The Learjet 40XR was first produced in 2006. The aircraft is a derivative from the Learjet 40 and combines advanced features from the Learjet 45. This aircraft is a great option in the light segment, with its impeccable cruise speed, cabin space and avionics upgrades. The aircraft climbs quickly to a certified ceiling of 51,000 that allows for easy travel with great nonstop flight nearly reaching coast to coast.
This aircraft was first introduced as a replacement for the Learjet 31A. The Learjet 40 was first introduced in 2003 and shares the Learjet 45s engines, avionics, wing, cockpit and fuselage cross-section. The only difference between the two aircraft is the length of the fuselage, which was cut by 2 feet in the Learjet 40 and took out two seats. The Learjet 40XR boasts the upgraded -BR engines from Honeywell that makes this aircraft very fast while also being fuel efficient light jet.
The Learjet 40XR maximum range increased to 1,808 nautical miles and increased takeoff weight. The aircraft features a Honeywell Primus 1000 avionics suite, which features four cathode ray tube screens that are in a pilot-friendly efficiency on the panel.
Some of the key factors that set this aircraft apart from the rest of the class are the time to climb to cruising altitude and runway performance. The Learjet 40XR can climb to cruise altitude of 43,000 feet in 23 minutes and can comfortably operate on 5,000 foot runways with full load. The aircraft also has an electronic braking system and thrust reversers that combined lead to smooth landings and exceptional performance. These factors have lead brand name charter operators such as Flexjet to invest heavily in these aircraft.
This aircraft has certainly shown its value in the light segment due to its outstanding performance and speed. With inventory levels rising, we have been seeing a drop in asking prices. The Learjet 40 / 40XR are outstanding values for the performance offered.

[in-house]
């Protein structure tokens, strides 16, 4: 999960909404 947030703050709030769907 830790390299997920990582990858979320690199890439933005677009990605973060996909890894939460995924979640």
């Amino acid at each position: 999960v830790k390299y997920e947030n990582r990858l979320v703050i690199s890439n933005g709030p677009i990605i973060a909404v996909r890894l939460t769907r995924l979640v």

The Learjet 40XR has not been immune to the struggles of the rest of the industry that are due to downward pressure from the rapid decline in the large cabin / super mid-size aircraft. These struggles can also be attributed to an oversupply of new aircraft being produced by the OEM. Bombardier has fallen victim to this as well, which is evidenced by the canceled future projects. This leads to a decreased price that OEMs are willing to take for trade-in aircrafts, which in turn leads to downward pressure on the pre-owned aircraft that enter the market.
With increased supply, we tend to also see a decrease in pricing levels. The price range for the available aircraft is $1,795,000 to $3,500,000.
In 2014 and 2015, we saw 6 and 7 transactions, respectively. This market has seen an increase in trades in 2016 and is currently at 18 transactions year-to-date. The main driver of this trade increase is the large decrease in price. Key factors that affect sale price for this aircraft are engine programs, avionics upgrades like WAAS / LPV, ADSB-Out, the condition of paint and interior, and maintenance status.
Notable Recent Transactions
Below are three of the recent transactions from this market. This will be used to compare recent Vref trends in the graph below.
Vref Trends for the Aircraft
Above is the comparison for the Learjet 40XR, comparing the retail values from Q4 of 2015 and 2016. This graph shows the drop we have seen over the past year in retail values for this aircraft. At the top end in the 2015 models we have seen a drop of over $500K, and at the low end that number is still around $4ooK. As mentioned above, this can be accredited to an oversupply of this aircraft entering the market, as well as several economic factors affecting sales for the new aircraft in this segment. These factors include the recession that most emerging markets are experiencing, as well as the competition in the light and mid-sized markets where there are competitive aircraft for a similar price.
The three data points represented show an interesting trend in this market. From the first 2006 comp that occurred in Q2, to the 2007 comp that occurred in Q4, the percentage of Vref retail has dropped every quarter. Starting with 88% in Q2, 86% in Q3, and 60% in Q4. The 60% of full retail is an outlier but still shows the overall trend in this market. We typically see that book values are a quarter behind what is happening in the market.
Like we have been seeing with most of the pre-owned aircraft market, this market represents a buyers’ market, and can potentially offer unprecedented value for an aircraft owner or operator looking to move into a newer light category aircraft with outstanding performance. On the sell side, the keys will be being realistic on pricing, recognizing the trend that we continue to see, expecting the reality that if the aircraft is not priced correctly they will most likely chase this market down, and expecting what the market bears later rather than sooner.
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